6cm Brachypelma Smithi Housing

VioletChileRose

Arachnopeon
Joined
Dec 3, 2012
Messages
3
Hi everyone :)

Just wondering which enclosure would be better for a 6cm Brachypelma smithi. I have both a large Exo Terra Breeding Box (415mm x 265mm x 148mm/16.3in x 10.4in x 5.8in) and an Exo Terra small/low terrarium (45cm x 45cm x 30cm/18in x 18in x 12in - W x D x H).

She's arriving on Tuesday, and I was hoping to put her straight into the big terrarium, because it's more stable on the table and I don't want to disturb her when she moults. However I've also been told that she'd be better in a smaller one to start with, but I worry about that one wobbling - it's less stable, and I don't want the fluid to get stuck in between the two exoskeletons if it wobbles when she moults.

I was hoping that one of you guys would have experience with this - which would be better? Is there a disadvantage to keeping a smaller spider in a larger terrarium for the time being, even if I feed her with tongs, so crickets aren't constantly on the loose (solving the problem of her losing the feeder insects)?

Any advice would be appreciated, and sorry for the essay.
 

Ungoliant

Malleus Aranearum
Staff member
Joined
Mar 7, 2012
Messages
3,884
Just wondering which enclosure would be better for a 6cm Brachypelma smithi. I have both a large Exo Terra Breeding Box (415mm x 265mm x 148mm/16.3in x 10.4in x 5.8in) and an Exo Terra small/low terrarium (45cm x 45cm x 30cm/18in x 18in x 12in - W x D x H).
For a terrestrial tarantula of that size, I really like the small Exo Terra Breeding Box (205 x 205 x 140 mm or 8" x 8" x 5.5").

If those two containers are your only options, I would use the large breeding box, because it's shorter. The small/low terrarium is still 12" tall, which is way too much height, and you can't simply make up the difference with substrate, because it opens in the front, and the doors make up about 2/3 of the height.

It is extremely important to limit vertical space (the space between the top of the substrate and the lid) to no more than 1.5-2x the tarantula's diagonal legspan (DLS), as they will try to climb the walls, and falls from a significant height can be lethal -- the bigger and bulkier the tarantula, the more vulnerable it is to falls.

The small/low terrarium also comes with a mesh lid, which would need to be covered or replaced. (Tarantulas can break their fangs or amputate legs when stuck, and they've also been known to fall while trying to free themselves.)


Is there a disadvantage to keeping a smaller spider in a larger terrarium for the time being, even if I feed her with tongs, so crickets aren't constantly on the loose (solving the problem of her losing the feeder insects)?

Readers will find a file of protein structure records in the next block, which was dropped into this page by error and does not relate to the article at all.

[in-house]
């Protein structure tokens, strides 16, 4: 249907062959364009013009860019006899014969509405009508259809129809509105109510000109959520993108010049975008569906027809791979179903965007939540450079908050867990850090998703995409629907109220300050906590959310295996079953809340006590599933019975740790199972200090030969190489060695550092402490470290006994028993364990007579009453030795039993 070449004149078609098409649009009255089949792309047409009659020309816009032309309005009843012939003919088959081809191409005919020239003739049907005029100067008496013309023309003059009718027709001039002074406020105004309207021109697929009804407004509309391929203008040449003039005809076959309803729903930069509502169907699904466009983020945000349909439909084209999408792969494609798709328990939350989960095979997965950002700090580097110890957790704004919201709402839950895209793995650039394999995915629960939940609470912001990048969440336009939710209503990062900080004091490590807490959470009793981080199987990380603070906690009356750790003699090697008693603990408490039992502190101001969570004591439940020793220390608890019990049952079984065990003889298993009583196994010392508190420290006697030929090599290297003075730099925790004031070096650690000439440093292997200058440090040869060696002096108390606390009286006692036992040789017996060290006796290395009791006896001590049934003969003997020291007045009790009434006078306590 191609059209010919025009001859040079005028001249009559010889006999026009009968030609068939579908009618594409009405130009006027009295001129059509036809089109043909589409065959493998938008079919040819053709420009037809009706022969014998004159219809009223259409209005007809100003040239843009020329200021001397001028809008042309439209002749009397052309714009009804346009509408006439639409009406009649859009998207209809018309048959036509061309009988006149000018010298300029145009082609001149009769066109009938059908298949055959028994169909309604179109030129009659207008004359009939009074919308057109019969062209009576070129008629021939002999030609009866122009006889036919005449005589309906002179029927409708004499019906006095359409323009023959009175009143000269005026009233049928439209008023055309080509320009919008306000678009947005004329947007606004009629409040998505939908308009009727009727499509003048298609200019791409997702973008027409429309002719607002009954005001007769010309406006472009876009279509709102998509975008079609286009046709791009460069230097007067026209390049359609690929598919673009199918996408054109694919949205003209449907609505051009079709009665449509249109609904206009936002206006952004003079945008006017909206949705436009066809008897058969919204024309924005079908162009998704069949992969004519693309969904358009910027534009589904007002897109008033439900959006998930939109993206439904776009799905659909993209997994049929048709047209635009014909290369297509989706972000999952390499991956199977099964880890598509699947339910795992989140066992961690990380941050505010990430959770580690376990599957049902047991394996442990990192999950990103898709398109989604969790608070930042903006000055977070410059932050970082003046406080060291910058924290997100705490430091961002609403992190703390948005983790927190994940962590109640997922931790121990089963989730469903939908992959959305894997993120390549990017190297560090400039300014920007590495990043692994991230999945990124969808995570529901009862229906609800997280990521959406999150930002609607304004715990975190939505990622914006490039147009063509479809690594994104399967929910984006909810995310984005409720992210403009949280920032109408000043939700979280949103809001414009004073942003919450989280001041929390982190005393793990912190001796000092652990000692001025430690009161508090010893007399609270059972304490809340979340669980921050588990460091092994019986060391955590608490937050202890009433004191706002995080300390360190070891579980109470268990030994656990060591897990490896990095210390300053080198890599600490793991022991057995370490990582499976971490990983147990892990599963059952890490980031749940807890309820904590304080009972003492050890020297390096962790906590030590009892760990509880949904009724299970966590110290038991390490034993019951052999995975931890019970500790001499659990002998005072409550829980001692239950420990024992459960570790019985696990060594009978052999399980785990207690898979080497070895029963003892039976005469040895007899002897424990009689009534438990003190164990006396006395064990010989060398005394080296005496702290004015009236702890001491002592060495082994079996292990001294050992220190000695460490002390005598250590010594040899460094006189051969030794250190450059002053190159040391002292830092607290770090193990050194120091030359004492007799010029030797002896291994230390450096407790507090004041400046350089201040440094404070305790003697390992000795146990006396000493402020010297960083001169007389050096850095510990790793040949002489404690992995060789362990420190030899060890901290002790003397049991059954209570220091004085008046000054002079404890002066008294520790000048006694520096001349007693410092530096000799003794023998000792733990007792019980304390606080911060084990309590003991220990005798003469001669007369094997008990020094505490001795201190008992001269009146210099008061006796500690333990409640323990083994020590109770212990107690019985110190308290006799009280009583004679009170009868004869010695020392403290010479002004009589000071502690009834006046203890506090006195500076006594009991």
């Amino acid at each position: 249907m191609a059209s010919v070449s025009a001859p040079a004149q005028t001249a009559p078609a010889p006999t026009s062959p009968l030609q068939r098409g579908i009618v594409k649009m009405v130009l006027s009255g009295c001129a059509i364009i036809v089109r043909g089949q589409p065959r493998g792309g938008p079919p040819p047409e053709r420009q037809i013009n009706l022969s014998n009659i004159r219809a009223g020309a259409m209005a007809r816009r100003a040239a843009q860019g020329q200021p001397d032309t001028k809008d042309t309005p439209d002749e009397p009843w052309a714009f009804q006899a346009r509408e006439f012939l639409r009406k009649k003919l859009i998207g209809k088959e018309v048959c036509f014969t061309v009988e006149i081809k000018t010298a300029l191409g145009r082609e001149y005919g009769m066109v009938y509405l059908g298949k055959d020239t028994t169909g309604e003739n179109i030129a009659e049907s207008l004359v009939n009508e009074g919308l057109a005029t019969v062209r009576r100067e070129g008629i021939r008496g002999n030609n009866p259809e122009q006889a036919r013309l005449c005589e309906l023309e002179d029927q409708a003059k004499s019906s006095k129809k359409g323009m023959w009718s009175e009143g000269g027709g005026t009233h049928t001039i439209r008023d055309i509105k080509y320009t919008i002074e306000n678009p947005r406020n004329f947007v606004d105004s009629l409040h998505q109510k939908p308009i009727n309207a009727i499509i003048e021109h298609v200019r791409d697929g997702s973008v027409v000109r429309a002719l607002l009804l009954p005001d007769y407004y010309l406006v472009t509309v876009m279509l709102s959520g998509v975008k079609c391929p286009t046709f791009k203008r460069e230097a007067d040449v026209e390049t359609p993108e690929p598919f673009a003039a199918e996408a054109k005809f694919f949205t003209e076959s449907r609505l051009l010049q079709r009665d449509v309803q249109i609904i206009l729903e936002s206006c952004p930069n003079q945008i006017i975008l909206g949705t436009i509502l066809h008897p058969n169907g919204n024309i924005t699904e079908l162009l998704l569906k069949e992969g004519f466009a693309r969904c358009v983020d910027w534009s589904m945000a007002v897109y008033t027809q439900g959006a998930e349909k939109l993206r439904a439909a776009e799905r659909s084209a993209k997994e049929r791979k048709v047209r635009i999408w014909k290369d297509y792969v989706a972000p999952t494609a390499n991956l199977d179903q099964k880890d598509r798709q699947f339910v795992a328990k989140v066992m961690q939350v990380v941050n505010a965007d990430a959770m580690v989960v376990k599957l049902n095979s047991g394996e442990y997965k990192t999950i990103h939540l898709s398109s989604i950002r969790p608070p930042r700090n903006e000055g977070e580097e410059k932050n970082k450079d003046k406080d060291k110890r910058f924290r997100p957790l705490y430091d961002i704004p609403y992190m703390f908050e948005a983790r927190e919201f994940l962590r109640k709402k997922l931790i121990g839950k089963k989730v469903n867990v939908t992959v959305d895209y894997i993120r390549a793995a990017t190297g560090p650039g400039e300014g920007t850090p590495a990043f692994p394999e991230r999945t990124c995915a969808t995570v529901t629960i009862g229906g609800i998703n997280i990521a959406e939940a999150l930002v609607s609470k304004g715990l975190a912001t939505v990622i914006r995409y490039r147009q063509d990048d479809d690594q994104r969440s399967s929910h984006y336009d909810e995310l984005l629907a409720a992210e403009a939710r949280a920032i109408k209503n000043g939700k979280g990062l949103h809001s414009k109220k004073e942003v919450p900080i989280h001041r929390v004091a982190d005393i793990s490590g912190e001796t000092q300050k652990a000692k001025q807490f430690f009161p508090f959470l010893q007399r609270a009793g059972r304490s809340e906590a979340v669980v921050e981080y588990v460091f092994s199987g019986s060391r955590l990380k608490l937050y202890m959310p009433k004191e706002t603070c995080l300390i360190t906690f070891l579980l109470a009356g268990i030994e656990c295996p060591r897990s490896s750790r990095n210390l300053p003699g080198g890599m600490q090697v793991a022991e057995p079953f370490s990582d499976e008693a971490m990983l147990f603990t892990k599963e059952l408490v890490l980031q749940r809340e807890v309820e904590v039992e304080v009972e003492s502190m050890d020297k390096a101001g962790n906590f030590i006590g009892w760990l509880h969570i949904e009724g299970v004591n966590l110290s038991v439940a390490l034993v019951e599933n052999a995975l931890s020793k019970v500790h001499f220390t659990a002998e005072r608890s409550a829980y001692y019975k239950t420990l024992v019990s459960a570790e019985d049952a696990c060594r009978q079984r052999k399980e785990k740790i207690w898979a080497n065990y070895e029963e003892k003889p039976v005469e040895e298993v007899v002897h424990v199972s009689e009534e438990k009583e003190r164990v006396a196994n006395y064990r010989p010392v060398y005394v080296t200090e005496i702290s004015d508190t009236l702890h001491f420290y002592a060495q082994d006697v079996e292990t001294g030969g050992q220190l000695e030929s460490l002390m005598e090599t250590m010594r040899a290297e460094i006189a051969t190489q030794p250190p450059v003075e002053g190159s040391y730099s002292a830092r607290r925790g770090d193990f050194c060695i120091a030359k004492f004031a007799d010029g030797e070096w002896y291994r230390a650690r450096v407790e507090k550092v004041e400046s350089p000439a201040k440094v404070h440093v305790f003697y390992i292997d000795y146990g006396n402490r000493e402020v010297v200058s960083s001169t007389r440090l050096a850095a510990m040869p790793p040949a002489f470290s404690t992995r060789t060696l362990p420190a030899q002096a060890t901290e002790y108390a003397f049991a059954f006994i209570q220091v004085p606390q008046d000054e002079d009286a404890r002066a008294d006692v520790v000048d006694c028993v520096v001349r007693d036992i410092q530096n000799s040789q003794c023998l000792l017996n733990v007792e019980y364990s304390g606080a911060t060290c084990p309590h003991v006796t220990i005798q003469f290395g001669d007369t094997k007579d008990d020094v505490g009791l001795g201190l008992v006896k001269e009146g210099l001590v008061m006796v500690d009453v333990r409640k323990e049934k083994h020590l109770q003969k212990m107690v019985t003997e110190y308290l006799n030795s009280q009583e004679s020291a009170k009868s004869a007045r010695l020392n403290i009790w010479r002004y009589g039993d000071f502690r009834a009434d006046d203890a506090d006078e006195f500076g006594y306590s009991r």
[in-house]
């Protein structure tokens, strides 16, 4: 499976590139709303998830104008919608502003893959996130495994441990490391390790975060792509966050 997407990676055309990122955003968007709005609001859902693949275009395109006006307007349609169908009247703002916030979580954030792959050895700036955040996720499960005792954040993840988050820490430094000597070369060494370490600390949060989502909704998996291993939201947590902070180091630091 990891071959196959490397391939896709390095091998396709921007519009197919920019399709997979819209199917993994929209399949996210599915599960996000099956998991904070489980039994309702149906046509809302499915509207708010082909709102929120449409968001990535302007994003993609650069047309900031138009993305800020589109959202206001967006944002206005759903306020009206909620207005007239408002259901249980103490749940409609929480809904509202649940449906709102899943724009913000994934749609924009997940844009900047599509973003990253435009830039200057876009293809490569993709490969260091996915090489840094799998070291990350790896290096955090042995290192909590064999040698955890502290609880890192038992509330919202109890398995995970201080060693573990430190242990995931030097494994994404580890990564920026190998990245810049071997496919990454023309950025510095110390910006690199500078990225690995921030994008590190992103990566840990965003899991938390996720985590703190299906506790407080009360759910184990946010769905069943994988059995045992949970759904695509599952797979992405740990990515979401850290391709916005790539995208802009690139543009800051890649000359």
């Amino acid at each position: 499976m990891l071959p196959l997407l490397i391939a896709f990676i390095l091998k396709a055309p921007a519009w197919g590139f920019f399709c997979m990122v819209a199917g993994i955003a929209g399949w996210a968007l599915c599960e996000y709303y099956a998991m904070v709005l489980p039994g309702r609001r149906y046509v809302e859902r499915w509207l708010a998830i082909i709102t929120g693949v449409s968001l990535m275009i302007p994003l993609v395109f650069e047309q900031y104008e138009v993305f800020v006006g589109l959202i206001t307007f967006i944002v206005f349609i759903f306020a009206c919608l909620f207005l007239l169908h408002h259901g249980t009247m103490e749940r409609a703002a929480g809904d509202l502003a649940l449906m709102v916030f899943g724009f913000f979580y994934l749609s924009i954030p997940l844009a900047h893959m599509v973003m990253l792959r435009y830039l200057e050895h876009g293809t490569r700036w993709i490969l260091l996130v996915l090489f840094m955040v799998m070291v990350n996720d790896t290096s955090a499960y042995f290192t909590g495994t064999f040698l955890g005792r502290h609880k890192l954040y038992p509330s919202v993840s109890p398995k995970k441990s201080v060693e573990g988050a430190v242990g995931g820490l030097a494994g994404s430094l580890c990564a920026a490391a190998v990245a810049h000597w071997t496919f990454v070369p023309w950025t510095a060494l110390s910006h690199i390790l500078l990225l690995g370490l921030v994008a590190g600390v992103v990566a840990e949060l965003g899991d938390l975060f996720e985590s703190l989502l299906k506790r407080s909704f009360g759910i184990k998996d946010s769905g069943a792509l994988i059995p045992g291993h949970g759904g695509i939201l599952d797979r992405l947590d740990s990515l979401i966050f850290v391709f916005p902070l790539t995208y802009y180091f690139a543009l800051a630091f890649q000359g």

An oversized enclosure (horizontally speaking) doesn't harm the tarantula provided that it has all of the appropriate cage furnishings, but it does come with two downsides:
  1. It may be harder for the tarantula to find her prey.
  2. When (in all likelihood, when, not if) you decide you'd like more tarantulas, you may find that you regret using all that space for one enclosure where you could have comfortably housed two or three tarantulas.
 

VioletChileRose

Arachnopeon
Joined
Dec 3, 2012
Messages
3
Is the large breeding box okay for her though? I've managed to totally stabilise it now, so it'll be fine for her when she arrives.

Also, do you think when she's a bit bigger, she'll be able to go into the big terrarium?

And how do I go about covering the mesh lid?
 

Ungoliant

Malleus Aranearum
Staff member
Joined
Mar 7, 2012
Messages
3,884
Is the large breeding box okay for her though? I've managed to totally stabilise it now, so it'll be fine for her when she arrives.
It's OK as long as you limit her vertical space (by adding more substrate) to no more than 1.5-2x DLS.


Also, do you think when she's a bit bigger, she'll be able to go into the big terrarium?
I wouldn't use the small/low terrarium for a terrestrial simply because you can't really fill in that extra space with substrate without substantial modification to the enclosure.


And how do I go about covering the mesh lid?
The less permanent option is to can have a sheet of acrylic cut, add ventilation holes, and place it beneath the screen.

You can also replace the whole mesh with acrylic if you're handy.

One initially-temporary measure I took that worked out really well in an Avic cage was to drape a thin sheet of cotton beneath the screen. Before I did this, my Avic would occasionally climb onto the screen, and I worried that her claws would get stuck and/or that she would fall.

However, the sheet has effectively discouraged them climbing on the ceiling. I saw her try to climb onto the sheet once. She seemed to immediately realize that she didn't have secure footing and moved back to the glass.
 
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